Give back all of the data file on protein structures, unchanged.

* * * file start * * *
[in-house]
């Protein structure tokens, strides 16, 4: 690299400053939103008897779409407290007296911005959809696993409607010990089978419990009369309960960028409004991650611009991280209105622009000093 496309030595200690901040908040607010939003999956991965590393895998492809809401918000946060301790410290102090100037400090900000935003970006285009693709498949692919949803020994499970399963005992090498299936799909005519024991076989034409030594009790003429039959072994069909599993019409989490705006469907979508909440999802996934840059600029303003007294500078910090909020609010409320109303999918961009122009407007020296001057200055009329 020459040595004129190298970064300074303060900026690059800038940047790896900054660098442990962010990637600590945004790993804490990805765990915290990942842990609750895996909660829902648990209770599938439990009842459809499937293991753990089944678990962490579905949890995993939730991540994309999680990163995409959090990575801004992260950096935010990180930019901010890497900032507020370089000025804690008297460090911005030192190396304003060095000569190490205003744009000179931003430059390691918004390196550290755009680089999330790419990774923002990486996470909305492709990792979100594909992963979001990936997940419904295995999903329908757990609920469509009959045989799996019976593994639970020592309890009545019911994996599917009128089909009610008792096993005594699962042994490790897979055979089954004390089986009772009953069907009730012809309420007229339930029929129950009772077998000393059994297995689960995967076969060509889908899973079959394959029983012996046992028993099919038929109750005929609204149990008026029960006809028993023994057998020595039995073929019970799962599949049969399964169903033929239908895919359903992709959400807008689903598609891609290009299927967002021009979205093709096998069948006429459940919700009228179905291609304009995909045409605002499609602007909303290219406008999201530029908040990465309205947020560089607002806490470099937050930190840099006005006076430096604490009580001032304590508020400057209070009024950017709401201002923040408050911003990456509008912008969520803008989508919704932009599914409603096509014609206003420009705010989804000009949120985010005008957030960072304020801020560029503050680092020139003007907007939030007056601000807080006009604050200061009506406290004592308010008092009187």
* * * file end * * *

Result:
[in-house]
């Protein structure tokens, strides 16, 4: 690299400053939103008897779409407290007296911005959809696993409607010990089978419990009369309960960028409004991650611009991280209105622009000093 496309030595200690901040908040607010939003999956991965590393895998492809809401918000946060301790410290102090100037400090900000935003970006285009693709498949692919949803020994499970399963005992090498299936799909005519024991076989034409030594009790003429039959072994069909599993019409989490705006469907979508909440999802996934840059600029303003007294500078910090909020609010409320109303999918961009122009407007020296001057200055009329 020459040595004129190298970064300074303060900026690059800038940047790896900054660098442990962010990637600590945004790993804490990805765990915290990942842990609750895996909660829902648990209770599938439990009842459809499937293991753990089944678990962490579905949890995993939730991540994309999680990163995409959090990575801004992260950096935010990180930019901010890497900032507020370089000025804690008297460090911005030192190396304003060095000569190490205003744009000179931003430059390691918004390196550290755009680089999330790419990774923002990486996470909305492709990792979100594909992963979001990936997940419904295995999903329908757990609920469509009959045989799996019976593994639970020592309890009545019911994996599917009128089909009610008792096993005594699962042994490790897979055979089954004390089986009772009953069907009730012809309420007229339930029929129950009772077998000393059994297995689960995967076969060509889908899973079959394959029983012996046992028993099919038929109750005929609204149990008026029960006809028993023994057998020595039995073929019970799962599949049969399964169903033929239908895919359903992709959400807008689903598609891609290009299927967002021009979205093709096998069948006429459940919700009228179905291609304009995909045409605002499609602007909303290219406008999201530029908040990465309205947020560089607002806490470099937050930190840099006005006076430096604490009580001032304590508020400057209070009024950017709401201002923040408050911003990456509008912008969520803008989508919704932009599914409603096509014609206003420009705010989804000009949120985010005008957030960072304020801020560029503050680092020139003007907007939030007056601000807080006009604050200061009506406290004592308010008092009187």